UNITED NATIONS — The latest on peace treaty between Australia and East Timor setting maritime border (all times local):

10 p.m.

The United States has congratulated Australia and East Timor on signing a treaty on their maritime boundary.

The State Department noted in a statement Tuesday that the treaty was reached in “the first-ever conciliation process under the 1982 Law of the Sea Convention.”

The statement called the treaty “a testament to the efficacy and importance of resolving disputes peacefully and in accordance with international law.”

The treaty ends a long a bitter dispute between the neighboring countries and paves the way for exploitation of billions of dollars in gas and oil under the Timor Sea — with at least 70 percent of the revenue to go to impoverished East Timor.

7:05 p.m.

Australia and East Timor have signed a historic treaty drawing their maritime boundary, ending years of bitter wrangling over billions of dollars of oil and gas riches that lie beneath the Timor Sea and opening a new chapter in relations.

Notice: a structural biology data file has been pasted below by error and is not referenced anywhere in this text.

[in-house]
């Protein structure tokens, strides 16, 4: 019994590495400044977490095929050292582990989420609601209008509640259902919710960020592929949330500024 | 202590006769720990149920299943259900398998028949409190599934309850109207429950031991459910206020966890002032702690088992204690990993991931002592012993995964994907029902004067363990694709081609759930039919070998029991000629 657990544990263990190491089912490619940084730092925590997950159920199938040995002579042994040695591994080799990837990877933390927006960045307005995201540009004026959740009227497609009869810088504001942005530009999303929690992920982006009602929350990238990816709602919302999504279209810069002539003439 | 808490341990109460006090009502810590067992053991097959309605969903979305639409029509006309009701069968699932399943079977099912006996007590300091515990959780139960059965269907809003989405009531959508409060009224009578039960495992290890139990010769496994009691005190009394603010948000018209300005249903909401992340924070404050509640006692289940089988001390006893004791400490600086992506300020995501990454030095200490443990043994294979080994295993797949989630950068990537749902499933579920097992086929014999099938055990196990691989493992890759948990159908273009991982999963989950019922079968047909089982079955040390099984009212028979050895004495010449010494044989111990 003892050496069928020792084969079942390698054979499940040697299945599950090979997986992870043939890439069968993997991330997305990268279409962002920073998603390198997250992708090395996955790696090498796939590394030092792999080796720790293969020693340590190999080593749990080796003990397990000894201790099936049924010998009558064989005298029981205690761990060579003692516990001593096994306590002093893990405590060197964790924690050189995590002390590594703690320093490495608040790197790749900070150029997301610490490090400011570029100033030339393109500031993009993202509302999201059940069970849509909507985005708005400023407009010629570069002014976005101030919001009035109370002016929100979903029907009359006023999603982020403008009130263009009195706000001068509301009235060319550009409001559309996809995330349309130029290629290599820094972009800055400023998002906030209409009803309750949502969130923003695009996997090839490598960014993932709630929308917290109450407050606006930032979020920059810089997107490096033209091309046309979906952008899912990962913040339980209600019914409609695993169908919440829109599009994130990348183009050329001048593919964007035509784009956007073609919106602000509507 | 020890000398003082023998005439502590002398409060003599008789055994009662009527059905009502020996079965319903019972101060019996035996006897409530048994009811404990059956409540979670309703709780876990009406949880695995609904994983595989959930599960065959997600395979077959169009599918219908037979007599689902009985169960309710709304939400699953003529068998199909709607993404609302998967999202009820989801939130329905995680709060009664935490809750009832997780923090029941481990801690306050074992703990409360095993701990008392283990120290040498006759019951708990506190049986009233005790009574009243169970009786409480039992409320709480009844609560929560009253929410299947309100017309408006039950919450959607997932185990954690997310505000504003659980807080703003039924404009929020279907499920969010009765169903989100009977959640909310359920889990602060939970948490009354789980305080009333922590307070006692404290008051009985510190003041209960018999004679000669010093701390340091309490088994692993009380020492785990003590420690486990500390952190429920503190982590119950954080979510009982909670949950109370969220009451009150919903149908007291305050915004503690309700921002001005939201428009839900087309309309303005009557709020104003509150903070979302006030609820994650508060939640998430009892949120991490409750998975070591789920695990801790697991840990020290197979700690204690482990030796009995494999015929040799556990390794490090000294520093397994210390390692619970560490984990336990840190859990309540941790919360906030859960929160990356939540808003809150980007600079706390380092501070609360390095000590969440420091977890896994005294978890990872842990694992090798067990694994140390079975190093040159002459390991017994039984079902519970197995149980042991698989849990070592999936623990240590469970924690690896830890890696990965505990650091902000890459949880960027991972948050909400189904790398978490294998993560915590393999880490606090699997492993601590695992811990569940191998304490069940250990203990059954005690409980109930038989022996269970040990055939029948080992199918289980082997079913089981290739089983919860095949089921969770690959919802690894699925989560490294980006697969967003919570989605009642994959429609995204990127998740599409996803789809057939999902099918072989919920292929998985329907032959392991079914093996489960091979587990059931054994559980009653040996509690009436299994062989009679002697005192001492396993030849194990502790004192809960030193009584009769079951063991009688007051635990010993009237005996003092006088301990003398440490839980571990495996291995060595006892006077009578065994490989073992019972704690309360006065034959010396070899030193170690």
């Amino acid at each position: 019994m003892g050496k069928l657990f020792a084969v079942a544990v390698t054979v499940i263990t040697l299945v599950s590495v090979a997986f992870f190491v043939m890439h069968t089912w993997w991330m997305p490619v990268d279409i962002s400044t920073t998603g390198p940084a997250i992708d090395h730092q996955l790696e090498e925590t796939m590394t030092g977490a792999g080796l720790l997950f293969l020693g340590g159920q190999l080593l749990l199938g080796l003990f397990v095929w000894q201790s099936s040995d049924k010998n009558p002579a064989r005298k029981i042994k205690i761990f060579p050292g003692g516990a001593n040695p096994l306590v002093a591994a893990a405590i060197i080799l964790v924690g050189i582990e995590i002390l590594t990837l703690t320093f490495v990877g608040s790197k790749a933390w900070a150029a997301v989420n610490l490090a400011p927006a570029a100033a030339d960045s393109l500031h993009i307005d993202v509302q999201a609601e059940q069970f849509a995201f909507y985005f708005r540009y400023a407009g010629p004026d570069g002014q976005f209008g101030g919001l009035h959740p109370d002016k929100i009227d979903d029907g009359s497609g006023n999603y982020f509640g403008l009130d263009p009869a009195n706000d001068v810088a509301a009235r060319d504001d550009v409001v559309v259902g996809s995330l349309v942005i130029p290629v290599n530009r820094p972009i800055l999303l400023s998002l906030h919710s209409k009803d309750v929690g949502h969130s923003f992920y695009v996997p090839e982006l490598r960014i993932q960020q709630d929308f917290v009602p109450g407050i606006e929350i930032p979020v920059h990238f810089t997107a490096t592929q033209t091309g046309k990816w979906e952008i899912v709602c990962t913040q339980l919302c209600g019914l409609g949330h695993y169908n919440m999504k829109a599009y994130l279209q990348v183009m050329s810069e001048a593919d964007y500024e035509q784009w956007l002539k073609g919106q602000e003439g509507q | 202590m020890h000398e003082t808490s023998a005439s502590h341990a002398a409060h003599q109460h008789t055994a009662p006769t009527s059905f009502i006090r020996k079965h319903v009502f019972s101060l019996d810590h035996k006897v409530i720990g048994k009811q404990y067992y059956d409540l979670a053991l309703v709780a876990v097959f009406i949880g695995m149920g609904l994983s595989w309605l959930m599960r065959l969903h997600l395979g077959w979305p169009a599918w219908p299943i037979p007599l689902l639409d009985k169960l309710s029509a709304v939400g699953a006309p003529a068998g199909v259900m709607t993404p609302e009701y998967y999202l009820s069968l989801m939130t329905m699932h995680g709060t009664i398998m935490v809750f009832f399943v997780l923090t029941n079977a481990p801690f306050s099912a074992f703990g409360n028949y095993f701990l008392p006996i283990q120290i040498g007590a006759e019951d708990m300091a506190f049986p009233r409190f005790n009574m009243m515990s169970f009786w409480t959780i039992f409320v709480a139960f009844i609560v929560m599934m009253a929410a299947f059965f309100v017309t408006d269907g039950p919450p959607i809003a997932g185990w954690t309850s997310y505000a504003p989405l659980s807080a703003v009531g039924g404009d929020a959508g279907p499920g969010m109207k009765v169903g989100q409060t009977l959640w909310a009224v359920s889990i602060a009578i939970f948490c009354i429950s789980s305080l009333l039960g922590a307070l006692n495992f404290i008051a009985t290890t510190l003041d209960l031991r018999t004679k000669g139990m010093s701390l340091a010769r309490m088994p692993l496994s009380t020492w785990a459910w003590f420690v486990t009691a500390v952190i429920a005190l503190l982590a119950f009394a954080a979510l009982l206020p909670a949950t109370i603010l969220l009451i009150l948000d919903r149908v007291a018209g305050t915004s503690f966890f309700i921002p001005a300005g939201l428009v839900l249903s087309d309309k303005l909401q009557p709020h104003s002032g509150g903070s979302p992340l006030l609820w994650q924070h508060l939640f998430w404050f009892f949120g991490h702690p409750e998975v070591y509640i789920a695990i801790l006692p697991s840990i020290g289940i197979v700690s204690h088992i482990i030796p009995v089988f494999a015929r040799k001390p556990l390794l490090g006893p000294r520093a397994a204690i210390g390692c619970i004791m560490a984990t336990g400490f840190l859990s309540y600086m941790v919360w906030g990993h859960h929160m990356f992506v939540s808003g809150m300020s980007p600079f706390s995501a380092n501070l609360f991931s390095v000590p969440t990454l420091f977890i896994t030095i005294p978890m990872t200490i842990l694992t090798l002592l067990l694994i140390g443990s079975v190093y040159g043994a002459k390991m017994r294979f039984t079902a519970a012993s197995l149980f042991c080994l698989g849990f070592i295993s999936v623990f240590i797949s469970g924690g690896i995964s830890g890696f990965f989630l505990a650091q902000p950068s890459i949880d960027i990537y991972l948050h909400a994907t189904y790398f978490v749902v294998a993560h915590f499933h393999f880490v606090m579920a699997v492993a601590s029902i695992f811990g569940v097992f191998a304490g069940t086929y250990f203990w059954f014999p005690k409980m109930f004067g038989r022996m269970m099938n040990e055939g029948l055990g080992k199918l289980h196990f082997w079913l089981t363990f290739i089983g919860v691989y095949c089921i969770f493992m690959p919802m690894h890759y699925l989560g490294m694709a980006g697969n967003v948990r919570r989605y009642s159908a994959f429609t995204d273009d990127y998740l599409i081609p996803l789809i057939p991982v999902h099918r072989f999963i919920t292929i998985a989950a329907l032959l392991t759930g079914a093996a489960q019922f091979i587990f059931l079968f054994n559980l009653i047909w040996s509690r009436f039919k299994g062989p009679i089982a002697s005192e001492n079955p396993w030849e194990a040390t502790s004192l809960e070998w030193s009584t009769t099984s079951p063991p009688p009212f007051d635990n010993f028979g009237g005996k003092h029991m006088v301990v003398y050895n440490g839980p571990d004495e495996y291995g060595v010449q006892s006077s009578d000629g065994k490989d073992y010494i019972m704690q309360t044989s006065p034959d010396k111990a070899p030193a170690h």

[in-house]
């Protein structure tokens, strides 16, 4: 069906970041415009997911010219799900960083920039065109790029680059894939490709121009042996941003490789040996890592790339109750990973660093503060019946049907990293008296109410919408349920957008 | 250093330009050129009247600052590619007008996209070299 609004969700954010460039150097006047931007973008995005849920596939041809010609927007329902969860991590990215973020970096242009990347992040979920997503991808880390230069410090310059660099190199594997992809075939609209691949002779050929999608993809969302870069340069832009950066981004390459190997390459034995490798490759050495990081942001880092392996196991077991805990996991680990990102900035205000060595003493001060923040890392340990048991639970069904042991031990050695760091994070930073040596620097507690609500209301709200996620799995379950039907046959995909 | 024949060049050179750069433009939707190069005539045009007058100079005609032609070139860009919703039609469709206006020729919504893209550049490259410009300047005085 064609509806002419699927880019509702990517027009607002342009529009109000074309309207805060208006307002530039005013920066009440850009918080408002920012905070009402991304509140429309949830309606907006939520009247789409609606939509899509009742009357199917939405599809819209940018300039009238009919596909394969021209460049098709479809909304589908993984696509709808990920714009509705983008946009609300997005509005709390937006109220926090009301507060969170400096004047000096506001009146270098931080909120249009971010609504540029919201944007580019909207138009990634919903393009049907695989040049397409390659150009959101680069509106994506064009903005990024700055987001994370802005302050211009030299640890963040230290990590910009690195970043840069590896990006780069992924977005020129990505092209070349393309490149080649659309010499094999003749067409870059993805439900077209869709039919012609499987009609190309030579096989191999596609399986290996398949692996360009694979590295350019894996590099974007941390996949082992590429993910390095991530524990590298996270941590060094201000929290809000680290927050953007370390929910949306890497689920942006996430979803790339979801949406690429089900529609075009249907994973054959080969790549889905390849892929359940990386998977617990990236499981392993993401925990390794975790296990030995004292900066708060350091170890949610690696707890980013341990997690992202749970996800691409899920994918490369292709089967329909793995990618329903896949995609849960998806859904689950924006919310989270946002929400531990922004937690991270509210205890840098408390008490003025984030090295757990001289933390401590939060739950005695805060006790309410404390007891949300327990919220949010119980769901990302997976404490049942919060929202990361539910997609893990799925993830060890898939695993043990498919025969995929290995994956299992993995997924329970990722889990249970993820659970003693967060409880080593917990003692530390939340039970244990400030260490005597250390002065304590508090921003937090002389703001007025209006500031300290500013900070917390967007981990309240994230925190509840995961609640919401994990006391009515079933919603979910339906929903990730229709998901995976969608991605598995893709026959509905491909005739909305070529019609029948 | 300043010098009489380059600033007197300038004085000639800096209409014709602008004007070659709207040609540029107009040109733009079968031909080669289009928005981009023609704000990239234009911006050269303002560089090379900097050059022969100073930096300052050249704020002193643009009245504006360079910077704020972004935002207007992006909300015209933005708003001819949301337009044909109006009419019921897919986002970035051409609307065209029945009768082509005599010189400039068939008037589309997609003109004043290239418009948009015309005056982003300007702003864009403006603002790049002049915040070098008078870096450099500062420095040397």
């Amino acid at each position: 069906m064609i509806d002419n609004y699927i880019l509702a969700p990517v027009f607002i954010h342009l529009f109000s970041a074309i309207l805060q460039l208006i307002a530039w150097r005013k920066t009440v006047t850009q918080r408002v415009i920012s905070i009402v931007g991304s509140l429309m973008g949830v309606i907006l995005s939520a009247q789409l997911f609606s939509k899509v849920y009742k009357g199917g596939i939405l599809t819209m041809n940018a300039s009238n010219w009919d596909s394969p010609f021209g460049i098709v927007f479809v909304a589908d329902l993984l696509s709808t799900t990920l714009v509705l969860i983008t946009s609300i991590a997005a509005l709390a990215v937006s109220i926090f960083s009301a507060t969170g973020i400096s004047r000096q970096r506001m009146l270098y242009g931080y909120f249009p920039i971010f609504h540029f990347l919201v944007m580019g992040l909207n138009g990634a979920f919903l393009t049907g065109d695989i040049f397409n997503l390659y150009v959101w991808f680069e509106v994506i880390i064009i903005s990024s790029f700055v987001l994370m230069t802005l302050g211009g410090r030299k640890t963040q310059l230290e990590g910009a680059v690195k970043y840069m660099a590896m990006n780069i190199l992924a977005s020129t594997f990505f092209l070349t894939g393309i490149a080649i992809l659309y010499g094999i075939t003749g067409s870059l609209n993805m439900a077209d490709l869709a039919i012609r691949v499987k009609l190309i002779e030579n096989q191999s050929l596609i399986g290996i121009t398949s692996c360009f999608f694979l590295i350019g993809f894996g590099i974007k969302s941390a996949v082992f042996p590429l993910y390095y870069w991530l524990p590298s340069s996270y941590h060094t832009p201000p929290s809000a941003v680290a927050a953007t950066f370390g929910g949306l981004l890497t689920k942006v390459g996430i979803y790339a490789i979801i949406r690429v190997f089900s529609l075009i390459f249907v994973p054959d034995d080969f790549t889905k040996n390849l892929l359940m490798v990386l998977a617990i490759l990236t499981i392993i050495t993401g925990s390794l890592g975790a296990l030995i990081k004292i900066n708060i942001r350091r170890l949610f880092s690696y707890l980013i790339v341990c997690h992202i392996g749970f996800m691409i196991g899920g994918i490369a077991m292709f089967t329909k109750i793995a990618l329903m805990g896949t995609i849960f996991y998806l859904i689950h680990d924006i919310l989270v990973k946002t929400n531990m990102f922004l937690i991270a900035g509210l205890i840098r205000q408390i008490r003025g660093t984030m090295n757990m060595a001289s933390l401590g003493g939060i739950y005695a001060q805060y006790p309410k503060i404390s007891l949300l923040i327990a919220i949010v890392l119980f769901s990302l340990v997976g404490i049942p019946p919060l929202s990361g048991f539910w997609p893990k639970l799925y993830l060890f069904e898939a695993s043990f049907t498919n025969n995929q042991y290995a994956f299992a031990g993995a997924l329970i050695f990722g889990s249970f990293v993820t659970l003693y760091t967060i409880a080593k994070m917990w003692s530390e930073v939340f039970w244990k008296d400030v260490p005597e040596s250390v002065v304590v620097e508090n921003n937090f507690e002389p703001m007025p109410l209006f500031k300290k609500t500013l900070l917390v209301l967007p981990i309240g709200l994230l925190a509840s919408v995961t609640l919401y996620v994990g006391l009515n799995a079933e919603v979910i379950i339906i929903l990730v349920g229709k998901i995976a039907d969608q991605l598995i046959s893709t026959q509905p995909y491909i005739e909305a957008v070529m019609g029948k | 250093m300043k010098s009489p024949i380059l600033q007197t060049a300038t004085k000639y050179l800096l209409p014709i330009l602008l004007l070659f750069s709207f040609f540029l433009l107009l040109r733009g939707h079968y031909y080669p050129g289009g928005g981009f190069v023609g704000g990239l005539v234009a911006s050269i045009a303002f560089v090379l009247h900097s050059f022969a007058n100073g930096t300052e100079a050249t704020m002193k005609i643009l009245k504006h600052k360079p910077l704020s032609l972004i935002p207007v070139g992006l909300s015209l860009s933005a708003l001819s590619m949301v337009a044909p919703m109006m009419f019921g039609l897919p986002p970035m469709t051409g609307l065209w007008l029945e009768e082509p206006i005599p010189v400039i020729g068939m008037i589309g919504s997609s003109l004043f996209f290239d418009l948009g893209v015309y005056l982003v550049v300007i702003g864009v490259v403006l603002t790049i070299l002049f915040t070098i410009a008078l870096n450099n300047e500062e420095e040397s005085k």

The agreement was doubly historic because it also marked the successful conclusion of the first-ever negotiations to settle maritime differences under the U.N. Convention on the Law of the Sea.

Before a crowd of cameras, diplomats and officials, Australia’s Foreign Minister Julie Bishop and East Timor minister Hermenegildo Augusto Cabral Pereira signed two copies of the treaty Tuesday night. The chairman of the Conciliation Commission, Danish Ambassador Peter Taksoe-Jensen, then signed as a witness.

Bishop said that under the treaty, revenue from exploiting the sea’s natural resources will be split either 80-20 or 70-30, with the lions share going to impoverished East Timor.